The 40-year-old toilet paper was a mixed bag.  The ‘hard’ kind was as good as the day it was purchased.  The ‘soft’ kind had air slagged and will only be good as fluff used to to start fires.

Someone with the knowledge and skills will have to tell us if the old Sam-Andy food still had nutrition but because of the food types, it was still readily recognizable in its original form. 

I can’t say the peaches from an errant jar found in the dig can make the same claim.  I’m not even sure the old Kerr bottle is as clear as it once was.  Maybe the blue color comes from being cold --- not old? 

Moral.  Store food.  Use it.  Rotate it.   Build up some cushion in your food bank to bridge rough spots in the road ahead while you can.  Don’t be trapped on a financial or availability hole looking up hungry and wondering how to get out and how to feed your family.


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Friday, March 12, 2010

The Ever Increasing Price of Seeds

We know that we always want to have enough seeds on hand to plant for a couple of seasons.  The news today is that the price of basic farm seeds has increased 135% since 2001. 

A New York Times headline dated 12 March 2010 reads: "Rapid Rise in Seed Prices Draws U.S. Scrutiny".  The first paragraph of the story reads: "During the depths of the economic crisis last year, the prices for many goods held steady or even dropped. But on American farms, the picture was far different, as farmers watched the price they paid for seeds skyrocket. Corn seed prices rose 32 percent; soybean seeds were up 24 percent."

The price increases are for just the last year!




The cost of purchasing new seeds will probably continue to rise in the years ahead.  In an economic / societal collapse, the value of viable planting seeds will skyrocket.  

2010 is a good year to learn how to save seeds from your garden and to join groups like Seed Savers Exchange.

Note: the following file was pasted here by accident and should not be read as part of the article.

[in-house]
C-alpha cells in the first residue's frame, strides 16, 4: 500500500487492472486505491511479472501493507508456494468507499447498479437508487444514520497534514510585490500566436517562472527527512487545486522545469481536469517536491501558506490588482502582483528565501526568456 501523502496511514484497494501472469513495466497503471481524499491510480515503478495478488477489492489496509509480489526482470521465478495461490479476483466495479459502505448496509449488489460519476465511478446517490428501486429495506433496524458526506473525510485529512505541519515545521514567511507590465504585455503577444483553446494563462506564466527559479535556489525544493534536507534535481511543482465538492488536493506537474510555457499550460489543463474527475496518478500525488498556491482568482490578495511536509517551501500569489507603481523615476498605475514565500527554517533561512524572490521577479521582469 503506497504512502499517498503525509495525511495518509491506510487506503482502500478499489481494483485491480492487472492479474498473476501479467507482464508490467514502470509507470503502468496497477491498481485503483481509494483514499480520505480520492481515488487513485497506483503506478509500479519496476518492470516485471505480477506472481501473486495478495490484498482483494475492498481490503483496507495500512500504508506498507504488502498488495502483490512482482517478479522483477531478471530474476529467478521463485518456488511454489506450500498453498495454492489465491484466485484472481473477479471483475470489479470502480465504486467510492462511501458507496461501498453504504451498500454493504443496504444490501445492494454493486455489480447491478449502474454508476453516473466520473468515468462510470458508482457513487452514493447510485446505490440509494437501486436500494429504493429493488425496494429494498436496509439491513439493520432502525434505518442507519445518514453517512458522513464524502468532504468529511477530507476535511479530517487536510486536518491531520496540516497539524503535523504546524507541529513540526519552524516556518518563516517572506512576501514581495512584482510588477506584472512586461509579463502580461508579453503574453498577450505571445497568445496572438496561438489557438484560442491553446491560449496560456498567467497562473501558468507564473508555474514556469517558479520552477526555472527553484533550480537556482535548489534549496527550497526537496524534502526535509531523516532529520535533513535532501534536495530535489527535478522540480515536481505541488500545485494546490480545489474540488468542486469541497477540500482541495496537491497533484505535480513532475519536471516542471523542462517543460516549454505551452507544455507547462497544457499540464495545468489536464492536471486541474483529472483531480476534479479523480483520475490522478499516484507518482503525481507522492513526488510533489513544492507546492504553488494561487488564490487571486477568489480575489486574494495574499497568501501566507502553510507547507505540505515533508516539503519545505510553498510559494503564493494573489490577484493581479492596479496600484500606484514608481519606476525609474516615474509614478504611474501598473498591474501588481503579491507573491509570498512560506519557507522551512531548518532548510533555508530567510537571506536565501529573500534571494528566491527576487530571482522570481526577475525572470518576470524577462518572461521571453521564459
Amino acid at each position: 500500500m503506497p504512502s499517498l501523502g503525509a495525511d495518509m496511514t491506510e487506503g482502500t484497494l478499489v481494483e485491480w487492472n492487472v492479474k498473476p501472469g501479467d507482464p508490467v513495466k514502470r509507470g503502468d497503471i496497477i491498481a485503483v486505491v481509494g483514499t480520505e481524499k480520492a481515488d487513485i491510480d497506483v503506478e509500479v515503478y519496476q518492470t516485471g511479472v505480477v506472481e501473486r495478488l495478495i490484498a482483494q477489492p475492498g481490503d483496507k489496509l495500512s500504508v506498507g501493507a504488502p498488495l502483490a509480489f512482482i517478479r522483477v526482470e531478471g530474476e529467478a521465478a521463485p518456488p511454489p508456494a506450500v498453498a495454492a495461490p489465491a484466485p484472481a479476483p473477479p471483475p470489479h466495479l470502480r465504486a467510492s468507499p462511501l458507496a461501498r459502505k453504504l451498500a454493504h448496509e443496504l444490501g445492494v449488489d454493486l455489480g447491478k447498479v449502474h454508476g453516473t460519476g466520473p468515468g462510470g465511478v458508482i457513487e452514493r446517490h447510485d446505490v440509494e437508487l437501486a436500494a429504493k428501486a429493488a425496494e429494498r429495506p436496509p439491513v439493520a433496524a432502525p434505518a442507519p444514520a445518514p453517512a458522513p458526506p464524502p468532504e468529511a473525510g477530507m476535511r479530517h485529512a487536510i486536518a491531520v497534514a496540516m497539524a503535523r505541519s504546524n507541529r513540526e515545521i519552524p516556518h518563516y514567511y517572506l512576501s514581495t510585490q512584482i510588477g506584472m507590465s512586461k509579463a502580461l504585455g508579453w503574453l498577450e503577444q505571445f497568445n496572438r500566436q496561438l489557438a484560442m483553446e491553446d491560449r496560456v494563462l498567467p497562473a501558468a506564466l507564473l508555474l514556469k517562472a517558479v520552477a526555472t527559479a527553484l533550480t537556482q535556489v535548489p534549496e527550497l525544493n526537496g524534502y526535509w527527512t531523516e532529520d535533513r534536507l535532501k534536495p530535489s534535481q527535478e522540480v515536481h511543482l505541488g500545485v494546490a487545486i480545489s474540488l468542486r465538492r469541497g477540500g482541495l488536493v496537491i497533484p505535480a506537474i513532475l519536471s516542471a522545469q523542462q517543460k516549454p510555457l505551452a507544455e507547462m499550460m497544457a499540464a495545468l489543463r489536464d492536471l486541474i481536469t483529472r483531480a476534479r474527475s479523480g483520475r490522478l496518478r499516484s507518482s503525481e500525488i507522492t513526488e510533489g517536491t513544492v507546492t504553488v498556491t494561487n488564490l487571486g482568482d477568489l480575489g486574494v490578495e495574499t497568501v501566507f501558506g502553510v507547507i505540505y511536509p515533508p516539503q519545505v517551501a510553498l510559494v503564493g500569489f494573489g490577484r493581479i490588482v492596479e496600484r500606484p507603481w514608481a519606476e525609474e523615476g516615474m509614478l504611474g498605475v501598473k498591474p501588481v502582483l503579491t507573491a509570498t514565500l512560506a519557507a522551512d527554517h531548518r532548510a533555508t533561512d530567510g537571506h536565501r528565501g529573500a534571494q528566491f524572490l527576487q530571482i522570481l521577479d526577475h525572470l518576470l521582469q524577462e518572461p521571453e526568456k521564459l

Heather Coburn has written a good article on how to create a Seed Swap in your area that you may want to entertain this year.

Click on the links to visit the related sites.

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Monday, March 1, 2010

Tools For Your Emergency Kit

How much ‘stuff’ should you include in your emergency kit? 
We are all tempted to include too much into our kits, yet leave out a few essentials. 
Weight must be carefully considered for any emergency kit.  An ideal adult kit should weigh approximately thirty pounds, which doesn’t seem like a lot until you have to carry it for any length of time or distance.
When water and shelter items are added to the weight of your pack, there is very little left of the weight allowance for other items. 
Two tools should be considered for in your weight table; the VersaTool and the Pocket Survival Tool.  Combined they weigh 8.5 oz.  In an emergency, we may well need a small basic set of tools.  I carry them in addition to my Leatherman tool:

1. Doc Allen’s Versa Tool   
Wallet Tool

The tool comes with a stainless steel handle and magnetic extension along with a selection of flat, Phillips and hex bits.  Also included is a zippered carrying pouch with a belt loop.

I’ve added three sockets to my kit a 3/8”, 5/16” and 1/4” – the most common sizes associated with the items I encounter regularly.
The total weight of the tool pouch including the sockets is 7.5 oz.

The VersaTool’s handle design creates three different torque configurations: screwdriver, control and high torque.

The extension includes a strong magnet which keeps the bits and sockets securely in place in any orientation of the tool.

The handle has three dimples that establish the three positions.  A spring loaded bearing in the handle socket locks it into place in each of the positions.

I’ve been pleasantly surprised at the amount of force that can be applied using the tool.

Recently, we used the tool kit to fix the diesel injectors on a stranded vehicle.  The owner didn’t have any other tools with them but had a VersaTool in their glove box. 

Within ten minutes, the problem was resolved and they were back on the road.

The loaded tool pouch is approximately 4” x 3” x 3/8”

If you have a bicycle, motorcycle or 4-wheeler, the VersaTool should be included in their tool kits.

2. Multipurpose Pocket Survival Tool

The pocket survival tool is advertised as being small enough to fit in your wallet.  In my experience, the 1 oz stainless steel tool can fit in a wallet, but it is too thick and stiff to be comfortably carried.
It would certainly be confiscated if you forgot to remove it before checking in for a flight.

The tool includes 11 functions:
  • Can opener
  • Knife edge
  • Screwdriver
  • Ruler
  • Cap opener
  • 4 position wrench
  • Butterfly wrench
  • Saw blade
  • Direction ancillary indication
  • 2 position wrench
  • Lanyard hole (key ring)

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Saturday, February 13, 2010

Emergency Kit Documents

Your home has been destroyed or you've had to relocate to a distant location in a disaster.  No problem.  You family all has 96-hour kits with cash in them and your vehicle is full of fuel, (you know this because you never let it get below a half tank on the fuel gauge).  You are going to be ok.  Right?